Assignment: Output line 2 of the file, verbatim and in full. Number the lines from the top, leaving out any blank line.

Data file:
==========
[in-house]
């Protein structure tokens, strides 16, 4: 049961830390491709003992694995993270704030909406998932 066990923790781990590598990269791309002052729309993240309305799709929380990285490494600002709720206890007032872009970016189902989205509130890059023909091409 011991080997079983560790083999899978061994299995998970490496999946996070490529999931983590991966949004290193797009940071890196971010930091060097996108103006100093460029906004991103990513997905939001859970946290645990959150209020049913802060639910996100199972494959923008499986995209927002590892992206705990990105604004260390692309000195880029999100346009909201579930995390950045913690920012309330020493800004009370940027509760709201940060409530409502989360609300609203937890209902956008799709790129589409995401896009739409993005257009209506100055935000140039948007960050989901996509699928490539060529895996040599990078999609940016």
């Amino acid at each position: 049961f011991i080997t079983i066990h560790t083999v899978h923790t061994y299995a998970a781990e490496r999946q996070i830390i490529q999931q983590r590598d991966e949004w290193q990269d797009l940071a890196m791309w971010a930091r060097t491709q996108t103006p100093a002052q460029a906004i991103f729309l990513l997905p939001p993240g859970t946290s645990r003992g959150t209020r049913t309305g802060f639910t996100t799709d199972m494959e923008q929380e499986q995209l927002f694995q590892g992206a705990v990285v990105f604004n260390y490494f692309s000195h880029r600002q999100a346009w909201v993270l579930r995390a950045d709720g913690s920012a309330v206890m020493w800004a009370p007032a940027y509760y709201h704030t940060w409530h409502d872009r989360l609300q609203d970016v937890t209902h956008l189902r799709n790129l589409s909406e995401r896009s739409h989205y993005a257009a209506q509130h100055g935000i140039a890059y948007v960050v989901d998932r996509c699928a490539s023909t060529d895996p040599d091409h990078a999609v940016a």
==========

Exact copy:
């Protein structure tokens, strides 16, 4: 049961830390491709003992694995993270704030909406998932 066990923790781990590598990269791309002052729309993240309305799709929380990285490494600002709720206890007032872009970016189902989205509130890059023909091409 011991080997079983560790083999899978061994299995998970490496999946996070490529999931983590991966949004290193797009940071890196971010930091060097996108103006100093460029906004991103990513997905939001859970946290645990959150209020049913802060639910996100199972494959923008499986995209927002590892992206705990990105604004260390692309000195880029999100346009909201579930995390950045913690920012309330020493800004009370940027509760709201940060409530409502989360609300609203937890209902956008799709790129589409995401896009739409993005257009209506100055935000140039948007960050989901996509699928490539060529895996040599990078999609940016």